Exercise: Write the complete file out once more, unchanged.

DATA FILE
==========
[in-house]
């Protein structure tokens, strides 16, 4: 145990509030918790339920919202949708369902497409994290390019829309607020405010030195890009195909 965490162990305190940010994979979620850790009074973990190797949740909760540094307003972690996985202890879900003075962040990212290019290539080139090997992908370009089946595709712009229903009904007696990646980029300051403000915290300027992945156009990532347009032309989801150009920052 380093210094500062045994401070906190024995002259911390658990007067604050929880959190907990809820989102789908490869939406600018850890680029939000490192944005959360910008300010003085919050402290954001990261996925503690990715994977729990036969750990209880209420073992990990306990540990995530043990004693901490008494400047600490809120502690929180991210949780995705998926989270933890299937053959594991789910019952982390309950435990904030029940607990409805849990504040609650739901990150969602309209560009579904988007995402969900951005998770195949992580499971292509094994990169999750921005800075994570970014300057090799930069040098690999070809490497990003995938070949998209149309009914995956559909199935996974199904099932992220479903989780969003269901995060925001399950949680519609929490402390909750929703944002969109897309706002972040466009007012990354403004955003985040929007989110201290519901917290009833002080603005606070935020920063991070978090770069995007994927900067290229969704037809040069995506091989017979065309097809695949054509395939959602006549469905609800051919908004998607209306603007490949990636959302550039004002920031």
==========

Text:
[in-house]
């Protein structure tokens, strides 16, 4: 145990509030918790339920919202949708369902497409994290390019829309607020405010030195890009195909 965490162990305190940010994979979620850790009074973990190797949740909760540094307003972690996985202890879900003075962040990212290019290539080139090997992908370009089946595709712009229903009904007696990646980029300051403000915290300027992945156009990532347009032309989801150009920052 380093210094500062045994401070906190024995002259911390658990007067604050929880959190907990809820989102789908490869939406600018850890680029939000490192944005959360910008300010003085919050402290954001990261996925503690990715994977729990036969750990209880209420073992990990306990540990995530043990004693901490008494400047600490809120502690929180991210949780995705998926989270933890299937053959594991789910019952982390309950435990904030029940607990409805849990504040609650739901990150969602309209560009579904988007995402969900951005998770195949992580499971292509094994990169999750921005800075994570970014300057090799930069040098690999070809490497990003995938070949998209149309009914995956559909199935996974199904099932992220479903989780969003269901995060925001399950949680519609929490402390909750929703944002969109897309706002972040466009007012990354403004955003985040929007989110201290519901917290009833002080603005606070935020920063991070978090770069995007994927900067290229969704037809040069995506091989017979065309097809695949054509395939959602006549469905609800051919908004998607209306603007490949990636959302550039004002920031």